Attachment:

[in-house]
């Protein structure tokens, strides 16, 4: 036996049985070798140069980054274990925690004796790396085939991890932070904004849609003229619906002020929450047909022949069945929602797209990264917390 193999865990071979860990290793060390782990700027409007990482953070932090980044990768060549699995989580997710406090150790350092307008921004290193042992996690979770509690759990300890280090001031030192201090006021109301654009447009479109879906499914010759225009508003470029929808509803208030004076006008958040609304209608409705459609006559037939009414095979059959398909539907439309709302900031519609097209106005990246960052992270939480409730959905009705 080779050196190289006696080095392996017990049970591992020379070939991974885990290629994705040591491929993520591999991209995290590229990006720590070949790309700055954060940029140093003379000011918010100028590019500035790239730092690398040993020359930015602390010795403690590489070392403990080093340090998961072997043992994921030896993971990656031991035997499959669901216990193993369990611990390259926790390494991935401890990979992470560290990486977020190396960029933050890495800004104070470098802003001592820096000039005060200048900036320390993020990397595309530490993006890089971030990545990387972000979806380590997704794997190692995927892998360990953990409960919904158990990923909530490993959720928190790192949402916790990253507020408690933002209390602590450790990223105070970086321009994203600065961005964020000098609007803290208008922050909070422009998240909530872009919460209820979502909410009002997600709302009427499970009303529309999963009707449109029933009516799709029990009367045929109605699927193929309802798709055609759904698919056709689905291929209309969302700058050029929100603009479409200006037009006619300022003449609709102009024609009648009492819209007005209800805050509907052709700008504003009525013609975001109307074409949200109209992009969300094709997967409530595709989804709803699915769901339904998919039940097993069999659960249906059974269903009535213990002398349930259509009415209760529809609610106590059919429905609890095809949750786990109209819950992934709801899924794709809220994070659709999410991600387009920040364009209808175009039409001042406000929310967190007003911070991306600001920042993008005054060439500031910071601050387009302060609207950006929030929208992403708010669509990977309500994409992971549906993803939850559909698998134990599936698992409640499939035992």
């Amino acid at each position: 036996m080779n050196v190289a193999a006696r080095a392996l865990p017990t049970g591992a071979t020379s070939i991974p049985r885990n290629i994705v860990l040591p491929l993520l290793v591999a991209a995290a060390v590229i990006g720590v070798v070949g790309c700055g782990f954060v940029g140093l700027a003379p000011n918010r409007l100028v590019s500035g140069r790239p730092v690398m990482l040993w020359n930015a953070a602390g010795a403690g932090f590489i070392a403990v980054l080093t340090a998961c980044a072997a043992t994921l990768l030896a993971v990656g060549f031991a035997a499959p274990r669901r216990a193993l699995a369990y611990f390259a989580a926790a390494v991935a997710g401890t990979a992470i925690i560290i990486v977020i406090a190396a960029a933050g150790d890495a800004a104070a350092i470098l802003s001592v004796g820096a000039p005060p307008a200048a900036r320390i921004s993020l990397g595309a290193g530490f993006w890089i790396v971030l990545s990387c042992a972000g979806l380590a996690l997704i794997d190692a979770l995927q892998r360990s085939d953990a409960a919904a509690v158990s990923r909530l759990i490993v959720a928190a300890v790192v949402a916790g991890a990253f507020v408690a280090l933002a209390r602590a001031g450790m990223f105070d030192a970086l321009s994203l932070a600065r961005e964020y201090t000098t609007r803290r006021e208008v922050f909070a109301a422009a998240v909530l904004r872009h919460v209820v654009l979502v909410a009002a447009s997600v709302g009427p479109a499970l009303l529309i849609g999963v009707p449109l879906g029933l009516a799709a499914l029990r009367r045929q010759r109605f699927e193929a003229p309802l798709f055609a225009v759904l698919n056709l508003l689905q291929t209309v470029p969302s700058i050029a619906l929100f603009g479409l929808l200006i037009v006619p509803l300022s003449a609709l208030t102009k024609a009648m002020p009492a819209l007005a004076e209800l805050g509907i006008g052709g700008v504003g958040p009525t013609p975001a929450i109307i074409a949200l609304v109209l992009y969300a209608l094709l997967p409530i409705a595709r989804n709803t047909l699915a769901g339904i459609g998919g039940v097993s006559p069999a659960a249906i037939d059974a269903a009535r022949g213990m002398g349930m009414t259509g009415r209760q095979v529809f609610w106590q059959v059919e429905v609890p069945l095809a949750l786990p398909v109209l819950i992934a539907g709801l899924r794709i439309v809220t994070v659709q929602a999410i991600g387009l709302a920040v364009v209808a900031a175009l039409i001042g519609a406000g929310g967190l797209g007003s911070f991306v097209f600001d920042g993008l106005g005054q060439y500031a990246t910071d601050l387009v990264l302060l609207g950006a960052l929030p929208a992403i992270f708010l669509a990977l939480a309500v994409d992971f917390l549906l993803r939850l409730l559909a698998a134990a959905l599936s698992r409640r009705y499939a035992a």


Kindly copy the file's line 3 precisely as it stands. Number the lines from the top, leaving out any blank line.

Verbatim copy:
């Amino acid at each position: 036996m080779n050196v190289a193999a006696r080095a392996l865990p017990t049970g591992a071979t020379s070939i991974p049985r885990n290629i994705v860990l040591p491929l993520l290793v591999a991209a995290a060390v590229i990006g720590v070798v070949g790309c700055g782990f954060v940029g140093l700027a003379p000011n918010r409007l100028v590019s500035g140069r790239p730092v690398m990482l040993w020359n930015a953070a602390g010795a403690g932090f590489i070392a403990v980054l080093t340090a998961c980044a072997a043992t994921l990768l030896a993971v990656g060549f031991a035997a499959p274990r669901r216990a193993l699995a369990y611990f390259a989580a926790a390494v991935a997710g401890t990979a992470i925690i560290i990486v977020i406090a190396a960029a933050g150790d890495a800004a104070a350092i470098l802003s001592v004796g820096a000039p005060p307008a200048a900036r320390i921004s993020l990397g595309a290193g530490f993006w890089i790396v971030l990545s990387c042992a972000g979806l380590a996690l997704i794997d190692a979770l995927q892998r360990s085939d953990a409960a919904a509690v158990s990923r909530l759990i490993v959720a928190a300890v790192v949402a916790g991890a990253f507020v408690a280090l933002a209390r602590a001031g450790m990223f105070d030192a970086l321009s994203l932070a600065r961005e964020y201090t000098t609007r803290r006021e208008v922050f909070a109301a422009a998240v909530l904004r872009h919460v209820v654009l979502v909410a009002a447009s997600v709302g009427p479109a499970l009303l529309i849609g999963v009707p449109l879906g029933l009516a799709a499914l029990r009367r045929q010759r109605f699927e193929a003229p309802l798709f055609a225009v759904l698919n056709l508003l689905q291929t209309v470029p969302s700058i050029a619906l929100f603009g479409l929808l200006i037009v006619p509803l300022s003449a609709l208030t102009k024609a009648m002020p009492a819209l007005a004076e209800l805050g509907i006008g052709g700008v504003g958040p009525t013609p975001a929450i109307i074409a949200l609304v109209l992009y969300a209608l094709l997967p409530i409705a595709r989804n709803t047909l699915a769901g339904i459609g998919g039940v097993s006559p069999a659960a249906i037939d059974a269903a009535r022949g213990m002398g349930m009414t259509g009415r209760q095979v529809f609610w106590q059959v059919e429905v609890p069945l095809a949750l786990p398909v109209l819950i992934a539907g709801l899924r794709i439309v809220t994070v659709q929602a999410i991600g387009l709302a920040v364009v209808a900031a175009l039409i001042g519609a406000g929310g967190l797209g007003s911070f991306v097209f600001d920042g993008l106005g005054q060439y500031a990246t910071d601050l387009v990264l302060l609207g950006a960052l929030p929208a992403i992270f708010l669509a990977l939480a309500v994409d992971f917390l549906l993803r939850l409730l559909a698998a134990a959905l599936s698992r409640r009705y499939a035992a």